Kitchn Love Letters

These Japanese Vegetable Brushes Can Tackle Burnt-on Messes, Erase Scratches on Plates, and More

published Mar 28, 2022
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Everyone needs a friend they can talk to about dish cloths and garlic presses. For me, that friend happens to be Heather and she’s the best (hi, Heather!). We live across the country from each other, but we’re two of a kind. We’re always telling each other about the latest cleaning product or cooking gadget we’ve discovered. She recently told me about some dish scrubbers she liked and when I went to order them, I saw they were purple and gold. I lamented, “Why can’t they make dishcloths and sponges minus the bright hues?” (I would just love for my dishwashing tools to blend into my kitchen.) 

A few days later, I found out about Tawashi brushes, which are small Japanese cleaning tools that have been made for centuries from tightly wound, windmill palm fibers. Traditionally used for scrubbing clean the skins of vegetables, I read that Tawashi brushes can also be used to clean dishes. I loved how they looked, so I ordered a set of three. 

When I first saw the brushes, I wondered if the bristles would end up getting flattened like those on many of my other bristled scrub brushes. I was hopeful, though. The bristles seemed tough and the circular shape of the brush, measuring 3.5 inches long, was surprisingly comfortable in my hand. 

As my “luck” would have it, I happened to have a casserole dish caked with a baked-on mess that would require a significant amount of rigorous scrubbing with a regular sponge. I put a few drops of dish soap on my Tawashi brush and got to work. 

Credit: Shifrah Combiths
The Tawashi brush is great for burned-on messes.

I was astounded at how well the brush chipped away at the stubborn mess in my casserole dish. With minimal and gentle scrubbing, the pan was sparkling! I was amazed. Oh, and best of all, the bristles didn’t flatten at all. (And they still haven’t, dozens of uses later.)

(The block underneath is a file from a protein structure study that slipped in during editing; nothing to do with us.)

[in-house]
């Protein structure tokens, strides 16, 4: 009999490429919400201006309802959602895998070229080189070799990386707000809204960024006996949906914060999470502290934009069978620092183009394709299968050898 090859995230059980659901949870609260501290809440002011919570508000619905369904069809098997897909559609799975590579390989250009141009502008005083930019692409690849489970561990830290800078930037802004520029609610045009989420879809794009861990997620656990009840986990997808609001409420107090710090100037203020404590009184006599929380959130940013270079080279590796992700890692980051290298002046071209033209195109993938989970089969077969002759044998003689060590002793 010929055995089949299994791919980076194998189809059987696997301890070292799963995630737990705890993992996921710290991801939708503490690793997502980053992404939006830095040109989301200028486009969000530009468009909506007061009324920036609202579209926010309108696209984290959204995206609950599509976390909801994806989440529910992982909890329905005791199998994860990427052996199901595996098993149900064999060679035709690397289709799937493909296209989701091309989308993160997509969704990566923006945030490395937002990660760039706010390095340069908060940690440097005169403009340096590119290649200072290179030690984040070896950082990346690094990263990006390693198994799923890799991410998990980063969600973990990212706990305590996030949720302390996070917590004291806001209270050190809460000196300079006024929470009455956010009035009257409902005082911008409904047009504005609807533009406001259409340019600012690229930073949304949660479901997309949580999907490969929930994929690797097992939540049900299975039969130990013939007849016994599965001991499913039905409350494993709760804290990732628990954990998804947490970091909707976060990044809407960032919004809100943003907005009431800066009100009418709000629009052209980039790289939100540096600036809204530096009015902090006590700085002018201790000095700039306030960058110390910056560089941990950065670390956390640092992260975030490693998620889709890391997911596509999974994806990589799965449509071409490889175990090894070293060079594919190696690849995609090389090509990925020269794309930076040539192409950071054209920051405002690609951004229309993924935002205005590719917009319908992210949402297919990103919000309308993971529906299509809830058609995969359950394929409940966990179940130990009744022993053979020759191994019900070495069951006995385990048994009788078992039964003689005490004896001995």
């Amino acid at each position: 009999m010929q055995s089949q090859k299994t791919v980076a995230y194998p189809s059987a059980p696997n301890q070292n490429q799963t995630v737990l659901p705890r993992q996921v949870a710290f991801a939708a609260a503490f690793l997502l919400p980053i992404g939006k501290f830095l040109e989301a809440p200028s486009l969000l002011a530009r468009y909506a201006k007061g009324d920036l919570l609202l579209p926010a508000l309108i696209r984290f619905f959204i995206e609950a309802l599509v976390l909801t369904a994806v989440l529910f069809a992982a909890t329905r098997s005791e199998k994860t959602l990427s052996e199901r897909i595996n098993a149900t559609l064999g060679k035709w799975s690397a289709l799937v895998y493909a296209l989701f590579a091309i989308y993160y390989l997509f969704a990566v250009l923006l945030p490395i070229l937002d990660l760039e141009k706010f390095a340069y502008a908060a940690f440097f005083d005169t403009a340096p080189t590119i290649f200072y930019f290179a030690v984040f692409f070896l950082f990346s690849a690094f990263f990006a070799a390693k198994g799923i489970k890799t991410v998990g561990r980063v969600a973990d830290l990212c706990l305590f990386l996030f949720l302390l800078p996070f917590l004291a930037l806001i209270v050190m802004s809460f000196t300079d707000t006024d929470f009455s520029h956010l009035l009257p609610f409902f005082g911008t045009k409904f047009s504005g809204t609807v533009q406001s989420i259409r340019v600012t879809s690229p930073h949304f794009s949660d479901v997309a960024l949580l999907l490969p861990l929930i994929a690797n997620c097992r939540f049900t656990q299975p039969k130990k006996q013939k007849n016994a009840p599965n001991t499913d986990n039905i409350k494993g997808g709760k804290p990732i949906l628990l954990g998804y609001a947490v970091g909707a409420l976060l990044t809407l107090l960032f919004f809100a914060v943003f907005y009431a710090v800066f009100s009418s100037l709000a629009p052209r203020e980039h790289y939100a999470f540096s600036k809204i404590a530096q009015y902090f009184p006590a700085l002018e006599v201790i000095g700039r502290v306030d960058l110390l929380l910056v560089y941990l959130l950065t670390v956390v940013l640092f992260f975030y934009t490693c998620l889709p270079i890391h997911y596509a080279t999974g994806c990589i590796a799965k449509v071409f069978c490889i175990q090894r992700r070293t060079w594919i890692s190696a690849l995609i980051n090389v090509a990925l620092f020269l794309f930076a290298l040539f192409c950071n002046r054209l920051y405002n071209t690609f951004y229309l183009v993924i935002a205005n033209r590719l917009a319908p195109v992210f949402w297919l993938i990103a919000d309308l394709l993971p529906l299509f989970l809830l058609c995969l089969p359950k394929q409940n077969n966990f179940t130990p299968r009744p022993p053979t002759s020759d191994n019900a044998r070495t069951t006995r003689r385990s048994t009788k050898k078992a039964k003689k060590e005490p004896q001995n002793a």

Credit: Shifrah Combiths
It's amazing at knife marks, too!

Next, I decided to try the brush for another project. My white plates from IKEA get terrible silverware scratches on them. They can be removed with Bar Keepers Friend and a good deal of elbow grease, but I wondered if the Tawashi brush would make the process even easier.

I sprinkled Bar Keepers Friend on the scratches, wet my brush, and with some light scrubbing, my plates were white again. The difference and the ease with which it happened was jaw-dropping. 

Credit: Shifrah Combiths
Wow! The after is on the left! The one on the right is full of knife scratches.

I’m ready to ditch my sponges for good. Not only do the Tawashi brushes work super well, but they also rinse out nicely, and they dry incredibly fast (you can even hang them up with the included brass-plated hook!). I love that they last way longer than sponges — for at least five months. And, of course, they’re very easy on the eyes. You can bet I’m telling Heather all about these.

Have you found a special brush you use to clean? Tell us all about it in the comments below.